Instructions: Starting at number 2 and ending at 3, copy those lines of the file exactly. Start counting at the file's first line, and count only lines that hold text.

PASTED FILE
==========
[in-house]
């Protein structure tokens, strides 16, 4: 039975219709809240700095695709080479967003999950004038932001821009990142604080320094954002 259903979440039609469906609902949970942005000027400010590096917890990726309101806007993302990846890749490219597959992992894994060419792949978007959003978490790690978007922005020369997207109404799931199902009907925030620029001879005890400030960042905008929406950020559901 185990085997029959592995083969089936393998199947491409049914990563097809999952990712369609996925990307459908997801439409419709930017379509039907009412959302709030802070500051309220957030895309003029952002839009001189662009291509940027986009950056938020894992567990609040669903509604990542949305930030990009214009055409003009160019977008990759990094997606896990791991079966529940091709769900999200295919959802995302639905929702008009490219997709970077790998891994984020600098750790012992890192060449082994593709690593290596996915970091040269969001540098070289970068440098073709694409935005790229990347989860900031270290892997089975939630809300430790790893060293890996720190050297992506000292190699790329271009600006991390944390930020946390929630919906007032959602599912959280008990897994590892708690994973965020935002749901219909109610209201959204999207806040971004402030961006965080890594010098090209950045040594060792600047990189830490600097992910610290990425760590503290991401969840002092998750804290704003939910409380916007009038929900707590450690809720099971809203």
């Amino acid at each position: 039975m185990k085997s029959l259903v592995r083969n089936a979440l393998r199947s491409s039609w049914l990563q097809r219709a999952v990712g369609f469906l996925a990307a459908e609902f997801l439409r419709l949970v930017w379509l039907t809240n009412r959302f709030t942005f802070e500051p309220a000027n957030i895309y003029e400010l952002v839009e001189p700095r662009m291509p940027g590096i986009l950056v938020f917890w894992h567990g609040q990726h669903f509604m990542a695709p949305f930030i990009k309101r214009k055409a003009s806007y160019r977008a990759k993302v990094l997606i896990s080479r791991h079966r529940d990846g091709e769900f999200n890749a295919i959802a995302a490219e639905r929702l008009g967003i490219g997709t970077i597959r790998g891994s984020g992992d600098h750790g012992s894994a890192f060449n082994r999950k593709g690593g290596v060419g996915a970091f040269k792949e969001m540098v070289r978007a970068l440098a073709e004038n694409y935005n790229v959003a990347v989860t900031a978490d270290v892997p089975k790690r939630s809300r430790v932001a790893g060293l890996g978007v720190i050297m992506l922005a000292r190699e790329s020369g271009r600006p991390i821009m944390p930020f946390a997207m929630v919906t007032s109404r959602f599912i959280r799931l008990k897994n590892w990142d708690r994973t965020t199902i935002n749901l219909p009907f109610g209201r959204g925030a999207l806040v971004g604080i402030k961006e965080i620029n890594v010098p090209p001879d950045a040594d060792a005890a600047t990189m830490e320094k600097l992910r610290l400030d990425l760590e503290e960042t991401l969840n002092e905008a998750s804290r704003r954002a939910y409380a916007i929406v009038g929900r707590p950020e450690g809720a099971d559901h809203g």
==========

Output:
């Protein structure tokens, strides 16, 4: 039975219709809240700095695709080479967003999950004038932001821009990142604080320094954002 259903979440039609469906609902949970942005000027400010590096917890990726309101806007993302990846890749490219597959992992894994060419792949978007959003978490790690978007922005020369997207109404799931199902009907925030620029001879005890400030960042905008929406950020559901 185990085997029959592995083969089936393998199947491409049914990563097809999952990712369609996925990307459908997801439409419709930017379509039907009412959302709030802070500051309220957030895309003029952002839009001189662009291509940027986009950056938020894992567990609040669903509604990542949305930030990009214009055409003009160019977008990759990094997606896990791991079966529940091709769900999200295919959802995302639905929702008009490219997709970077790998891994984020600098750790012992890192060449082994593709690593290596996915970091040269969001540098070289970068440098073709694409935005790229990347989860900031270290892997089975939630809300430790790893060293890996720190050297992506000292190699790329271009600006991390944390930020946390929630919906007032959602599912959280008990897994590892708690994973965020935002749901219909109610209201959204999207806040971004402030961006965080890594010098090209950045040594060792600047990189830490600097992910610290990425760590503290991401969840002092998750804290704003939910409380916007009038929900707590450690809720099971809203």
């Amino acid at each position: 039975m185990k085997s029959l259903v592995r083969n089936a979440l393998r199947s491409s039609w049914l990563q097809r219709a999952v990712g369609f469906l996925a990307a459908e609902f997801l439409r419709l949970v930017w379509l039907t809240n009412r959302f709030t942005f802070e500051p309220a000027n957030i895309y003029e400010l952002v839009e001189p700095r662009m291509p940027g590096i986009l950056v938020f917890w894992h567990g609040q990726h669903f509604m990542a695709p949305f930030i990009k309101r214009k055409a003009s806007y160019r977008a990759k993302v990094l997606i896990s080479r791991h079966r529940d990846g091709e769900f999200n890749a295919i959802a995302a490219e639905r929702l008009g967003i490219g997709t970077i597959r790998g891994s984020g992992d600098h750790g012992s894994a890192f060449n082994r999950k593709g690593g290596v060419g996915a970091f040269k792949e969001m540098v070289r978007a970068l440098a073709e004038n694409y935005n790229v959003a990347v989860t900031a978490d270290v892997p089975k790690r939630s809300r430790v932001a790893g060293l890996g978007v720190i050297m992506l922005a000292r190699e790329s020369g271009r600006p991390i821009m944390p930020f946390a997207m929630v919906t007032s109404r959602f599912i959280r799931l008990k897994n590892w990142d708690r994973t965020t199902i935002n749901l219909p009907f109610g209201r959204g925030a999207l806040v971004g604080i402030k961006e965080i620029n890594v010098p090209p001879d950045a040594d060792a005890a600047t990189m830490e320094k600097l992910r610290l400030d990425l760590e503290e960042t991401l969840n002092e905008a998750s804290r704003r954002a939910y409380a916007i929406v009038g929900r707590p950020e450690g809720a099971d559901h809203g």